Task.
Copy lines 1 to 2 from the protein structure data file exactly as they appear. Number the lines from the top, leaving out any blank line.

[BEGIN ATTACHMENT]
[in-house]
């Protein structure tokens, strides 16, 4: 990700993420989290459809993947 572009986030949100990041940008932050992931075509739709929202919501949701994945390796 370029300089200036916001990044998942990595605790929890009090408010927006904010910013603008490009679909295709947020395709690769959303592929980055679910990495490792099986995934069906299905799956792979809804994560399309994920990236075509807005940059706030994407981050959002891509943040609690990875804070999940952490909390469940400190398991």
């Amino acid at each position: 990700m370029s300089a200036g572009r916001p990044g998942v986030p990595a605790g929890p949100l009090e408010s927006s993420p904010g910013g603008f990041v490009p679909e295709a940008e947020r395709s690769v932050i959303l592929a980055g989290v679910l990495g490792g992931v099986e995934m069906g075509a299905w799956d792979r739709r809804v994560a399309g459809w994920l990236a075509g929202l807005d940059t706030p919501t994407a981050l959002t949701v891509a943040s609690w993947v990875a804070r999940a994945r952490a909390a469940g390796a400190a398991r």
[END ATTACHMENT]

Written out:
[in-house]
């Protein structure tokens, strides 16, 4: 990700993420989290459809993947 572009986030949100990041940008932050992931075509739709929202919501949701994945390796 370029300089200036916001990044998942990595605790929890009090408010927006904010910013603008490009679909295709947020395709690769959303592929980055679910990495490792099986995934069906299905799956792979809804994560399309994920990236075509807005940059706030994407981050959002891509943040609690990875804070999940952490909390469940400190398991």